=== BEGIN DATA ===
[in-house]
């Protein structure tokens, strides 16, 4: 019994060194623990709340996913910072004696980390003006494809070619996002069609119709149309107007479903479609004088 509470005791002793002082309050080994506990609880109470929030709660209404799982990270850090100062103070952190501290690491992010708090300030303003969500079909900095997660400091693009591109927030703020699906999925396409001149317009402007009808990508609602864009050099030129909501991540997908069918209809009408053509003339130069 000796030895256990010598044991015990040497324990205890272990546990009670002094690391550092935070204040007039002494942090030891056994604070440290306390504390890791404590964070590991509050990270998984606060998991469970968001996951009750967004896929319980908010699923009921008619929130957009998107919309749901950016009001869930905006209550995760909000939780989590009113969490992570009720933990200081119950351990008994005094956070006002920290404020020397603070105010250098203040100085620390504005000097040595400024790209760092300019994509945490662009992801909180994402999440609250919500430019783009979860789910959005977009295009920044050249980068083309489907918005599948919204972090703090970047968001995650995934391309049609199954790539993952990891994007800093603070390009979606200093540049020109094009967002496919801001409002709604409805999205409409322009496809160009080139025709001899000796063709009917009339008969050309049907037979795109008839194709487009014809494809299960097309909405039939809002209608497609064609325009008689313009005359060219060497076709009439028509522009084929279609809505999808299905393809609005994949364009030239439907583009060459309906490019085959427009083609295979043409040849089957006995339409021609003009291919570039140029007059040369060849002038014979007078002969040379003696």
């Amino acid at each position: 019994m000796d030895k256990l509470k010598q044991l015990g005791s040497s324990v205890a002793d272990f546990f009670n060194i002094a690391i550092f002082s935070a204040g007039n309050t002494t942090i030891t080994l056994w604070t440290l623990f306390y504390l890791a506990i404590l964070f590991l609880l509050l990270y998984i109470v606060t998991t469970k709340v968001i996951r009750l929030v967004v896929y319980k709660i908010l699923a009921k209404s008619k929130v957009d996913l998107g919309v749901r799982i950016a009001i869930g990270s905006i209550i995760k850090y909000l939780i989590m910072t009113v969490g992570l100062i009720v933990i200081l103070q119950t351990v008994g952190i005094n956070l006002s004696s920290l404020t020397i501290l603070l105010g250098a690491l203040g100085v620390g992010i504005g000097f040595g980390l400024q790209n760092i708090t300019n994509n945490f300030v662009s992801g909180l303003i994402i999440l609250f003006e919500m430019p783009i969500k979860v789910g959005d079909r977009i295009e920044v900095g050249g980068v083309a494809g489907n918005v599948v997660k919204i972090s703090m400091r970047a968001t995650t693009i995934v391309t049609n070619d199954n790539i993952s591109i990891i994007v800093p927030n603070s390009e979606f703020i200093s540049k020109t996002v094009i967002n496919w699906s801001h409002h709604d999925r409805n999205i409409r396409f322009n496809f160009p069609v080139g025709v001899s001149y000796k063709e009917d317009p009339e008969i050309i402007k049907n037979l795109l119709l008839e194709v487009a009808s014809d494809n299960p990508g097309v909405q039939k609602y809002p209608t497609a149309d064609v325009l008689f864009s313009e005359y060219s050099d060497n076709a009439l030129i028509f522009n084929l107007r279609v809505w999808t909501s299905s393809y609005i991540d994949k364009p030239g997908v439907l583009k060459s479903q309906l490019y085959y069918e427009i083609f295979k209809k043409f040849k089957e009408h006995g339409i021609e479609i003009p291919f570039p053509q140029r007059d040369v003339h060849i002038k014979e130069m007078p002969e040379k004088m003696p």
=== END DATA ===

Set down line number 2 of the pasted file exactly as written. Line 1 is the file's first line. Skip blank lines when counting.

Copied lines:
């Protein structure tokens, strides 16, 4: 019994060194623990709340996913910072004696980390003006494809070619996002069609119709149309107007479903479609004088 509470005791002793002082309050080994506990609880109470929030709660209404799982990270850090100062103070952190501290690491992010708090300030303003969500079909900095997660400091693009591109927030703020699906999925396409001149317009402007009808990508609602864009050099030129909501991540997908069918209809009408053509003339130069 000796030895256990010598044991015990040497324990205890272990546990009670002094690391550092935070204040007039002494942090030891056994604070440290306390504390890791404590964070590991509050990270998984606060998991469970968001996951009750967004896929319980908010699923009921008619929130957009998107919309749901950016009001869930905006209550995760909000939780989590009113969490992570009720933990200081119950351990008994005094956070006002920290404020020397603070105010250098203040100085620390504005000097040595400024790209760092300019994509945490662009992801909180994402999440609250919500430019783009979860789910959005977009295009920044050249980068083309489907918005599948919204972090703090970047968001995650995934391309049609199954790539993952990891994007800093603070390009979606200093540049020109094009967002496919801001409002709604409805999205409409322009496809160009080139025709001899000796063709009917009339008969050309049907037979795109008839194709487009014809494809299960097309909405039939809002209608497609064609325009008689313009005359060219060497076709009439028509522009084929279609809505999808299905393809609005994949364009030239439907583009060459309906490019085959427009083609295979043409040849089957006995339409021609003009291919570039140029007059040369060849002038014979007078002969040379003696």